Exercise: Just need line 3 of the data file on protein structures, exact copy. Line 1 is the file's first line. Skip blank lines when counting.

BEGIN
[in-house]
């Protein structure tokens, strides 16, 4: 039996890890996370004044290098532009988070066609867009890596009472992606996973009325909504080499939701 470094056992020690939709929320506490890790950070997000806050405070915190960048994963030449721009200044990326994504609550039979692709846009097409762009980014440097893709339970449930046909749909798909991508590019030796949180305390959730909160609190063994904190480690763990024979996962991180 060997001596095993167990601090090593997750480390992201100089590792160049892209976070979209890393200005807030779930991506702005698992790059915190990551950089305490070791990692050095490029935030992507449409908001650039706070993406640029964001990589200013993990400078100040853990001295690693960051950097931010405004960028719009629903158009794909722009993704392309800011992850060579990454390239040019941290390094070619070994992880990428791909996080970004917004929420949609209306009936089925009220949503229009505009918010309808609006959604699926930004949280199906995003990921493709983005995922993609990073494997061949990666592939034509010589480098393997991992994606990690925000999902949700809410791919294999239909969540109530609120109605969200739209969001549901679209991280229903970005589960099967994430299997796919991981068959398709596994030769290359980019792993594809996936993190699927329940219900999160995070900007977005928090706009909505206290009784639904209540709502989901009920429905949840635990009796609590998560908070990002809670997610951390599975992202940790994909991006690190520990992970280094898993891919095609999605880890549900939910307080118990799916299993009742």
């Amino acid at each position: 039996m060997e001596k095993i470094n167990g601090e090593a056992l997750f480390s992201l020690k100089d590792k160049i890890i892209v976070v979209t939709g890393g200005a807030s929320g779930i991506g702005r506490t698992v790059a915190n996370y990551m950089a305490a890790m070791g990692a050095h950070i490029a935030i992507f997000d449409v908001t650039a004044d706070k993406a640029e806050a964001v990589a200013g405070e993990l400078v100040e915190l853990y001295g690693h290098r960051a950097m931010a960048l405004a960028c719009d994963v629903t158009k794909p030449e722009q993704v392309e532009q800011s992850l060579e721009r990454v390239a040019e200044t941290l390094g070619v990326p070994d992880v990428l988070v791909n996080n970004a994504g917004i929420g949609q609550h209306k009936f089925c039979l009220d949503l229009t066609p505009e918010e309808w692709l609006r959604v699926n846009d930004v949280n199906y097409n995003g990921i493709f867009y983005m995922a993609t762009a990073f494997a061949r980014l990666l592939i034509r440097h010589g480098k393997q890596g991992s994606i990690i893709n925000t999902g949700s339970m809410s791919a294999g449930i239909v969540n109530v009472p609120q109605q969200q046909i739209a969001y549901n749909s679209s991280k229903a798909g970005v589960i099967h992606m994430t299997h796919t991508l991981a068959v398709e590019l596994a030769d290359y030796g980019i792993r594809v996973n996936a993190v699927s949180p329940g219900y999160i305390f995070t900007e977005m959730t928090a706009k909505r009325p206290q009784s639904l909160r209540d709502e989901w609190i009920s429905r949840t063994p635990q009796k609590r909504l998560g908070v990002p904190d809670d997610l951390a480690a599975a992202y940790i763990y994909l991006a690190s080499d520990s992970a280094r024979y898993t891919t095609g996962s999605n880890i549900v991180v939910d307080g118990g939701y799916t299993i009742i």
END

């Amino acid at each position: 039996m060997e001596k095993i470094n167990g601090e090593a056992l997750f480390s992201l020690k100089d590792k160049i890890i892209v976070v979209t939709g890393g200005a807030s929320g779930i991506g702005r506490t698992v790059a915190n996370y990551m950089a305490a890790m070791g990692a050095h950070i490029a935030i992507f997000d449409v908001t650039a004044d706070k993406a640029e806050a964001v990589a200013g405070e993990l400078v100040e915190l853990y001295g690693h290098r960051a950097m931010a960048l405004a960028c719009d994963v629903t158009k794909p030449e722009q993704v392309e532009q800011s992850l060579e721009r990454v390239a040019e200044t941290l390094g070619v990326p070994d992880v990428l988070v791909n996080n970004a994504g917004i929420g949609q609550h209306k009936f089925c039979l009220d949503l229009t066609p505009e918010e309808w692709l609006r959604v699926n846009d930004v949280n199906y097409n995003g990921i493709f867009y983005m995922a993609t762009a990073f494997a061949r980014l990666l592939i034509r440097h010589g480098k393997q890596g991992s994606i990690i893709n925000t999902g949700s339970m809410s791919a294999g449930i239909v969540n109530v009472p609120q109605q969200q046909i739209a969001y549901n749909s679209s991280k229903a798909g970005v589960i099967h992606m994430t299997h796919t991508l991981a068959v398709e590019l596994a030769d290359y030796g980019i792993r594809v996973n996936a993190v699927s949180p329940g219900y999160i305390f995070t900007e977005m959730t928090a706009k909505r009325p206290q009784s639904l909160r209540d709502e989901w609190i009920s429905r949840t063994p635990q009796k609590r909504l998560g908070v990002p904190d809670d997610l951390a480690a599975a992202y940790i763990y994909l991006a690190s080499d520990s992970a280094r024979y898993t891919t095609g996962s999605n880890i549900v991180v939910d307080g118990g939701y799916t299993i009742i």